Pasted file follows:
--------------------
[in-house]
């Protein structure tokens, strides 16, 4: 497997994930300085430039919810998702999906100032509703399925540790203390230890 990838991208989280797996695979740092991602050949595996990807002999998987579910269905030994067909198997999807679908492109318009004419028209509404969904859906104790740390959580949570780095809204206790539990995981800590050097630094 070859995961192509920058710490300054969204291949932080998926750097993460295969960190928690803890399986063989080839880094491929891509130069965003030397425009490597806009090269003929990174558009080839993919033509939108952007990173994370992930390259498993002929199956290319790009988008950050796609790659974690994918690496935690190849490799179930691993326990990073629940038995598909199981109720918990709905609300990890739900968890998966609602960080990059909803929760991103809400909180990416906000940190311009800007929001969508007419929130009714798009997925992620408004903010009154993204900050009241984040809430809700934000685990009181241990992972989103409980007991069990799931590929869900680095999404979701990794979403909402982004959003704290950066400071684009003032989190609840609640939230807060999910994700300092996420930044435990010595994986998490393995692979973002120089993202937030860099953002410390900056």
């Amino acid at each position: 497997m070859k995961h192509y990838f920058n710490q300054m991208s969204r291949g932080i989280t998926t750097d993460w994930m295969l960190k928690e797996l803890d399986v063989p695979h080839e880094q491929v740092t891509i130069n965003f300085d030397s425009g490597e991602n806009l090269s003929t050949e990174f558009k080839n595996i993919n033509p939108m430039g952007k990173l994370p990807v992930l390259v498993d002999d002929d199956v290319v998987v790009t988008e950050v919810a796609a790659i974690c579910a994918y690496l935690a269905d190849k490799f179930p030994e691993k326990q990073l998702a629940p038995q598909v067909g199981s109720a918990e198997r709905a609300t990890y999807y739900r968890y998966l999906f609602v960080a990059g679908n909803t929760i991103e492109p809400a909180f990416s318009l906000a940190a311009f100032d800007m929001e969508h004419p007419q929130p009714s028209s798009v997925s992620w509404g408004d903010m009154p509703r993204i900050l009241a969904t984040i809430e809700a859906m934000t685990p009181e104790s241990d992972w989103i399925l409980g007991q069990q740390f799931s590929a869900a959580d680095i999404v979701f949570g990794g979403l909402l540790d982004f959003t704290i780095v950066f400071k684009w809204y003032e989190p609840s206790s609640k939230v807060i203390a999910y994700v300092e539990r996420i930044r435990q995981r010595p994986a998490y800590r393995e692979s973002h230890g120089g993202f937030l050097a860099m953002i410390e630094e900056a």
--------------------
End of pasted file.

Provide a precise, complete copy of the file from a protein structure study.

[in-house]
């Protein structure tokens, strides 16, 4: 497997994930300085430039919810998702999906100032509703399925540790203390230890 990838991208989280797996695979740092991602050949595996990807002999998987579910269905030994067909198997999807679908492109318009004419028209509404969904859906104790740390959580949570780095809204206790539990995981800590050097630094 070859995961192509920058710490300054969204291949932080998926750097993460295969960190928690803890399986063989080839880094491929891509130069965003030397425009490597806009090269003929990174558009080839993919033509939108952007990173994370992930390259498993002929199956290319790009988008950050796609790659974690994918690496935690190849490799179930691993326990990073629940038995598909199981109720918990709905609300990890739900968890998966609602960080990059909803929760991103809400909180990416906000940190311009800007929001969508007419929130009714798009997925992620408004903010009154993204900050009241984040809430809700934000685990009181241990992972989103409980007991069990799931590929869900680095999404979701990794979403909402982004959003704290950066400071684009003032989190609840609640939230807060999910994700300092996420930044435990010595994986998490393995692979973002120089993202937030860099953002410390900056």
């Amino acid at each position: 497997m070859k995961h192509y990838f920058n710490q300054m991208s969204r291949g932080i989280t998926t750097d993460w994930m295969l960190k928690e797996l803890d399986v063989p695979h080839e880094q491929v740092t891509i130069n965003f300085d030397s425009g490597e991602n806009l090269s003929t050949e990174f558009k080839n595996i993919n033509p939108m430039g952007k990173l994370p990807v992930l390259v498993d002999d002929d199956v290319v998987v790009t988008e950050v919810a796609a790659i974690c579910a994918y690496l935690a269905d190849k490799f179930p030994e691993k326990q990073l998702a629940p038995q598909v067909g199981s109720a918990e198997r709905a609300t990890y999807y739900r968890y998966l999906f609602v960080a990059g679908n909803t929760i991103e492109p809400a909180f990416s318009l906000a940190a311009f100032d800007m929001e969508h004419p007419q929130p009714s028209s798009v997925s992620w509404g408004d903010m009154p509703r993204i900050l009241a969904t984040i809430e809700a859906m934000t685990p009181e104790s241990d992972w989103i399925l409980g007991q069990q740390f799931s590929a869900a959580d680095i999404v979701f949570g990794g979403l909402l540790d982004f959003t704290i780095v950066f400071k684009w809204y003032e989190p609840s206790s609640k939230v807060i203390a999910y994700v300092e539990r996420i930044r435990q995981r010595p994986a998490y800590r393995e692979s973002h230890g120089g993202f937030l050097a860099m953002i410390e630094e900056a």